If America needs a new threat around which to organize its defenses, try this one: Bad guys explode nuclear weapons miles above U.S. soil, sending out an electromagnetic pulse (EMP) that fries the electronic guts of everything in America. The nation's financial and transportation systems collapse, hospitals and the Internet go dark, water and electrical grids freeze and runaway Toyotas with electronic throttles are finally brought to a stop. "The EMP resulting from the blast would cause widespread damage, devastating the economy and resulting in the deaths of millions of Americans," the hawkish Heritage Foundation warned last week, launching a call on Congress to establish an EMP Recognition Day.
Maybe it's America's frontier heritage; moving west and constantly facing new bands of Indians, this nation has always seemed to have an exaggerated awareness of potential threats. The Cold War gave us warnings of missile and bomber gaps, later found to be largely mirages, that were supposedly leaving U.S. citizens vulnerable to Soviet attack. Fear of the supposed Soviet missile advantage spurred President Ronald Reagan's Star Wars initiative and the $100 billion Washington has spent preparing to counter incoming enemy missiles even as the Soviet Union disappeared. Then, 9/11 put us in the crosshairs of Islamic terrorists, calling into being a mushrooming homeland-security industrial complex. All very well, warn the sentinels at the Heritage Foundation, but what about the EMP threat?
"Despite repeated warnings, Congress has taken virtually no action to prepare or protect against an EMP attack," write the Heritage Foundation's Jena Baker McNeill and James Jay Carafano. "In order to facilitate a national discussion regarding the EMP threat, Congress should establish March 23 as EMP Recognition Day" not coincidentally, that's the date of Reagan's famous 1983 speech launching his missile-defense initiative. Leaving aside the contradiction of urging Congress to concentrate attention and resources on a threat that most in Washington consider an infinitesimal probability, the whole notion seems rooted in some visceral need for foes with diabolical destructive abilities. There's something almost pathetic about cowering in the shadow of such a threat, instead of shrugging it off with the resilience that was typical on the American frontier.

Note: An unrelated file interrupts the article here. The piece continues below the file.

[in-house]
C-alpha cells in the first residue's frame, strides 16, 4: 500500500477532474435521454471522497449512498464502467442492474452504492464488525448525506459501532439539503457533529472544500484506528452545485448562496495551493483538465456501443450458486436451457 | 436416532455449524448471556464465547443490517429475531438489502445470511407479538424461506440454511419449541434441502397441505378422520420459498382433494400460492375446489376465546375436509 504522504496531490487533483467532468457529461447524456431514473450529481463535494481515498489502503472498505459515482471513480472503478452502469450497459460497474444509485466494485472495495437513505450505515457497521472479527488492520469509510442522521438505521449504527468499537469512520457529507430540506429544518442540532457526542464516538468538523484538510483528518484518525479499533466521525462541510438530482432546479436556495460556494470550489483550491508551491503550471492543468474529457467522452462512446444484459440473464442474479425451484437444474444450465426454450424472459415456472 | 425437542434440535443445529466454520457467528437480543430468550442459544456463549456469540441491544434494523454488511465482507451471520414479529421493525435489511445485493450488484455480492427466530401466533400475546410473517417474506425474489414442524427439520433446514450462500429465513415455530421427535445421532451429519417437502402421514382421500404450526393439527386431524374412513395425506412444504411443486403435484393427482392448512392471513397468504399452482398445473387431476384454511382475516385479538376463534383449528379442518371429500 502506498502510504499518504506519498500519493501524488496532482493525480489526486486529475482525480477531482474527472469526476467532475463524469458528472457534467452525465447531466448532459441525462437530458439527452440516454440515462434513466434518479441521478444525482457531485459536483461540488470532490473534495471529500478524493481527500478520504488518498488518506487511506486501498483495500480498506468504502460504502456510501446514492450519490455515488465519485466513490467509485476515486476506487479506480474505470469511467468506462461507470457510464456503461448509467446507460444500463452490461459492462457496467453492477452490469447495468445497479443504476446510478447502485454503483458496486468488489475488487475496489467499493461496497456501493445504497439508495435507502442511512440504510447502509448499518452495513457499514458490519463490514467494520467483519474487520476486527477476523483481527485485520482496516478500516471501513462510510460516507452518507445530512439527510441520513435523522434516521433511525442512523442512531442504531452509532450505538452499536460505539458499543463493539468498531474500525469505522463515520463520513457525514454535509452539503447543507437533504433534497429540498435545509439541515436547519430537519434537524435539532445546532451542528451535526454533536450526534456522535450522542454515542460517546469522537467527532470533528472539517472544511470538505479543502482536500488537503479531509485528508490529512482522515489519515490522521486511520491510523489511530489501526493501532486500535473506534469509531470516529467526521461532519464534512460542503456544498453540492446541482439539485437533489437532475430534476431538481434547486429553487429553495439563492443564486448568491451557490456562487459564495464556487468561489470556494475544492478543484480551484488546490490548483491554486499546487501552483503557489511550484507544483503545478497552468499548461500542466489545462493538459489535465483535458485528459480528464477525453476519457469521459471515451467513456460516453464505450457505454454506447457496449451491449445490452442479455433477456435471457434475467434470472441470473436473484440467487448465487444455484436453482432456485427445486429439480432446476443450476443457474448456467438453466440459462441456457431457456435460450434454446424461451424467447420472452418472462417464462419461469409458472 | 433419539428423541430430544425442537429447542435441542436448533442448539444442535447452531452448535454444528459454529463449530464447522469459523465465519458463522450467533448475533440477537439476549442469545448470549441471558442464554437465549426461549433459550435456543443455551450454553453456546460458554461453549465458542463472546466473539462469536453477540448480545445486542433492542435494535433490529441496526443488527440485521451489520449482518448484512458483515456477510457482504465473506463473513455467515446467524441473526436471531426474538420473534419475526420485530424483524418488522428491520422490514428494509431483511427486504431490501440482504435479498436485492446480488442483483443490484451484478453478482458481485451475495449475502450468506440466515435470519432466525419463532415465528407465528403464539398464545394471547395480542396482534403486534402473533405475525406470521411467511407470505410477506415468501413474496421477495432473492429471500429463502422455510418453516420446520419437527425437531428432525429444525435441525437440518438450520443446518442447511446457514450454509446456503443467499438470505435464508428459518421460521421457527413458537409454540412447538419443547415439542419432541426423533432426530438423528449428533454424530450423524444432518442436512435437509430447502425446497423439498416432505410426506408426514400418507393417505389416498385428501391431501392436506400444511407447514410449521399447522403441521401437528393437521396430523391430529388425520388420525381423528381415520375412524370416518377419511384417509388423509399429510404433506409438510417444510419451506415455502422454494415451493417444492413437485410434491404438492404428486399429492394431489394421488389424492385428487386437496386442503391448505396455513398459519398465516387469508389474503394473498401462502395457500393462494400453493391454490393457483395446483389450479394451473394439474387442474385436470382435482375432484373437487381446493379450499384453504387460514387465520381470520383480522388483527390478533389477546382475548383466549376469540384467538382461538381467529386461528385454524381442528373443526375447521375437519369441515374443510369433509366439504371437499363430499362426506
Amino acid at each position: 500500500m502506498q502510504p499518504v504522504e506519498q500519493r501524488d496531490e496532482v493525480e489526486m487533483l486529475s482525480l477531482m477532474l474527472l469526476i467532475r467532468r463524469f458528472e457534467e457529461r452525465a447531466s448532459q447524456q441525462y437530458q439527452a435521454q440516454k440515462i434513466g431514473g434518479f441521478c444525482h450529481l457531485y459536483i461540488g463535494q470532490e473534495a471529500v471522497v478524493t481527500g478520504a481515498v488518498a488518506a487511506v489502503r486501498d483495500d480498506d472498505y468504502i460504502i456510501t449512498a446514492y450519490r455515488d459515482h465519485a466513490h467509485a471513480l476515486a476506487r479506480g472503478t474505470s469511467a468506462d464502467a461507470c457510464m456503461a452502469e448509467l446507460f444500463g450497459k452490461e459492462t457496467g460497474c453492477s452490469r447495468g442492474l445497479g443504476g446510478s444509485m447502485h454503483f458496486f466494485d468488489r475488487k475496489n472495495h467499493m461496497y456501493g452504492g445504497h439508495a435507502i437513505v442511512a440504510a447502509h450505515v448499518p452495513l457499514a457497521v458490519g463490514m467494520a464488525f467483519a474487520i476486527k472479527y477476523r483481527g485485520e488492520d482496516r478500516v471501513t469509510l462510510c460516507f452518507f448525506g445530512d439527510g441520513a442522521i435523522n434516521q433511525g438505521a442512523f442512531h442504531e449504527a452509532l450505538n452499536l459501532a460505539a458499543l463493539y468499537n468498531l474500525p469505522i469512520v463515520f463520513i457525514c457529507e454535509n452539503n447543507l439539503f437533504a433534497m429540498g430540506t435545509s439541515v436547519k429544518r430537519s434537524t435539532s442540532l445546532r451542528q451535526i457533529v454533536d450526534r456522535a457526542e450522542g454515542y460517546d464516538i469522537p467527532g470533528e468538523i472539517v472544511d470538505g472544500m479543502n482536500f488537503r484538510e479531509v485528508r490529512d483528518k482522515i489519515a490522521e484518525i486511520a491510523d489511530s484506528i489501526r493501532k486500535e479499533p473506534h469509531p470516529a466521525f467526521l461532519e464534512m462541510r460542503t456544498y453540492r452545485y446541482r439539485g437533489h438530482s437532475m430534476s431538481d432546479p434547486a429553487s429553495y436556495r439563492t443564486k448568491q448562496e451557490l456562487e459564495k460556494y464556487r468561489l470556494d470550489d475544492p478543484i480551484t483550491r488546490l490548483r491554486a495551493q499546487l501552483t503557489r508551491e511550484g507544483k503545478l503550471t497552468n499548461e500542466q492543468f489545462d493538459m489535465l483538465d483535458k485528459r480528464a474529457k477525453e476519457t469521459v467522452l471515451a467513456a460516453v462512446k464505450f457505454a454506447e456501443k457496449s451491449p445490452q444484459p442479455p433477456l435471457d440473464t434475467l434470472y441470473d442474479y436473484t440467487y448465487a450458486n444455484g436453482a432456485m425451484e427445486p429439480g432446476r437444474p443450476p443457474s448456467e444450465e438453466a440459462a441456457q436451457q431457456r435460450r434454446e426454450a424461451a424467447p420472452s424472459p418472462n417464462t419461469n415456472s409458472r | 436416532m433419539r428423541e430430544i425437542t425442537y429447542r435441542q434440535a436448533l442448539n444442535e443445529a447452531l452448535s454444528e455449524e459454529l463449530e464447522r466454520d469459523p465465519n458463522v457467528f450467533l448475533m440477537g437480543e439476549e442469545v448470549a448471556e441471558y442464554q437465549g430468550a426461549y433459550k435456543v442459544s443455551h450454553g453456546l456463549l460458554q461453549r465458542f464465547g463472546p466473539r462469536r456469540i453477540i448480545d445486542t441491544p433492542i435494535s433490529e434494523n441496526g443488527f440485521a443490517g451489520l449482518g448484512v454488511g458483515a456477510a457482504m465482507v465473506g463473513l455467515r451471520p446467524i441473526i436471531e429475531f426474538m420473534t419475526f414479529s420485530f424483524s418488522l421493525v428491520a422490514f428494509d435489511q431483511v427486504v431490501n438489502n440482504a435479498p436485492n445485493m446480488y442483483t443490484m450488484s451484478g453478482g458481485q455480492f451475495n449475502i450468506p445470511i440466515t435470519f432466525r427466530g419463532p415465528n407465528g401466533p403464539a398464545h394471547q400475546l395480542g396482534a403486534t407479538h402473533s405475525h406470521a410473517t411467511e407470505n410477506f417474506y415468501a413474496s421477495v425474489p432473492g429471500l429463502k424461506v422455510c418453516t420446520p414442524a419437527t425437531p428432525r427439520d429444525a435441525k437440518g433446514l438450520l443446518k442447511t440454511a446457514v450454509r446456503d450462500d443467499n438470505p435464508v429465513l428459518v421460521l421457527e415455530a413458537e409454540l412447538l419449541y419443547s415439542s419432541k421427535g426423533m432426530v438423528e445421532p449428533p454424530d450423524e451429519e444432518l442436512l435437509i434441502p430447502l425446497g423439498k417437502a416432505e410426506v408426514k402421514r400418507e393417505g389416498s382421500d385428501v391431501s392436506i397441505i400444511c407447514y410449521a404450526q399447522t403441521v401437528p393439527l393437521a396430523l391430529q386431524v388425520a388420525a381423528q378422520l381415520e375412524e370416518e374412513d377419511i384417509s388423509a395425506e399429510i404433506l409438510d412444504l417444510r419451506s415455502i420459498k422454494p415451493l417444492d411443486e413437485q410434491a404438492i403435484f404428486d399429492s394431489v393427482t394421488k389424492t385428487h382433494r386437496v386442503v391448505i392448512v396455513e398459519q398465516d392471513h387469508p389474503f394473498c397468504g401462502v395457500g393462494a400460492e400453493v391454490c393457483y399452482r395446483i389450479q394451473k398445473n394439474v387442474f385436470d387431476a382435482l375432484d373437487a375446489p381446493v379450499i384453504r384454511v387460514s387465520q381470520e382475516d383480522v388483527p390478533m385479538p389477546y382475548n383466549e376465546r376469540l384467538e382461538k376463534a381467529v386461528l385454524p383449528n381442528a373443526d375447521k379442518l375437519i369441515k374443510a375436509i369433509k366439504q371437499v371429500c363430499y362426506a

As its own contribution to EMP Recognition Day, the Heritage Foundation sounding more like the Green Party than the conservative think tank that it is is urging lawmakers to shut down congressional cafeterias, walk to work, shut off their BlackBerries and turn off the lights. "If Congress took these four steps for one day," the Heritage Foundation says, "all members would understand the magnitude of the dangers posed by an EMP attack." (They'll also be slimmer, healthier and more mellow.)
To blunt the impact of an EMP strike, those most alarmed by the threat want the U.S. military to shield its key electronics, and want vital elements of civilian society to do the same. Like with taxes and health care, the debate over the EMP threat is polarizing. "More fearmongering to garner more $$$ for The Big War Machine," opines one poster on Wired's Danger Room blog. Another skeptic asks: "Do they have a flying carpet that could go that high?" But EMP-threat true believers won't be deterred. "Detonating a nuke on the ground would leave cities in shambles and radioactive for years to come," one points out. "If they had any plot to reuse the invaded land, they would most likely go for an EMP approach."
Representative Roscoe Bartlett, a Maryland Republican with a background in engineering, is EMP's Chicken Little. "We're going to be attacked where we are the weakest," the 83-year old lawmaker told the Navy's top officer at a recent House Armed Services Committee hearing. "How much fighting capability would remain if you had an EMP lay down of 100 kilovolts per meter, which is about half of what the Russian generals told the EMP commission [created by Bartlett himself six years ago] the Soviets had developed and the Russians had available?" (The admiral said he'd have to check.)
Unfortunately, the Pentagon thinks a threat is a terrible thing to waste, so the Navy has begun studying how to protect its fleet from such an attack. "A nuclear device detonated at an altitude in excess of 40 miles generates High Altitude Electromagnetic Pulse (HEMP), which is the focus of the U.S. Navy program," a recent Pentagon report says. Doing nothing, it warns, poses a risk "at the highest level." Hemp and high? You can't say the Navy doesn't have a sense of humor.